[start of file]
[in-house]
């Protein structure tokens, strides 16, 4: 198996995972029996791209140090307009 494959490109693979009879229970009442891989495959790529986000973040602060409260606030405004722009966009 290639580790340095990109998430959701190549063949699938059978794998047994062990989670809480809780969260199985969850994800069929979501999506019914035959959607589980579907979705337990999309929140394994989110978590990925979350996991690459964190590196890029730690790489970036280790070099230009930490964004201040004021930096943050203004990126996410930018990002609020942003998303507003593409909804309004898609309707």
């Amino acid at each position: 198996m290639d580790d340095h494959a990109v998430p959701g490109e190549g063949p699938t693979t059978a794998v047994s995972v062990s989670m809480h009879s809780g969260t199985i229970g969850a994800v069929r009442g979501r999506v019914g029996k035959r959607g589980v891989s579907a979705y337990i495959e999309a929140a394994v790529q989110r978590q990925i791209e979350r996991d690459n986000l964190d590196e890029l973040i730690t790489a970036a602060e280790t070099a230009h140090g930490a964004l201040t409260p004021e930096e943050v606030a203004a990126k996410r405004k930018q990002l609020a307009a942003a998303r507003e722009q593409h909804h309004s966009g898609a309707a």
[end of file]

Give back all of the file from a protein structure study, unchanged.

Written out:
[in-house]
């Protein structure tokens, strides 16, 4: 198996995972029996791209140090307009 494959490109693979009879229970009442891989495959790529986000973040602060409260606030405004722009966009 290639580790340095990109998430959701190549063949699938059978794998047994062990989670809480809780969260199985969850994800069929979501999506019914035959959607589980579907979705337990999309929140394994989110978590990925979350996991690459964190590196890029730690790489970036280790070099230009930490964004201040004021930096943050203004990126996410930018990002609020942003998303507003593409909804309004898609309707």
């Amino acid at each position: 198996m290639d580790d340095h494959a990109v998430p959701g490109e190549g063949p699938t693979t059978a794998v047994s995972v062990s989670m809480h009879s809780g969260t199985i229970g969850a994800v069929r009442g979501r999506v019914g029996k035959r959607g589980v891989s579907a979705y337990i495959e999309a929140a394994v790529q989110r978590q990925i791209e979350r996991d690459n986000l964190d590196e890029l973040i730690t790489a970036a602060e280790t070099a230009h140090g930490a964004l201040t409260p004021e930096e943050v606030a203004a990126k996410r405004k930018q990002l609020a307009a942003a998303r507003e722009q593409h909804h309004s966009g898609a309707a």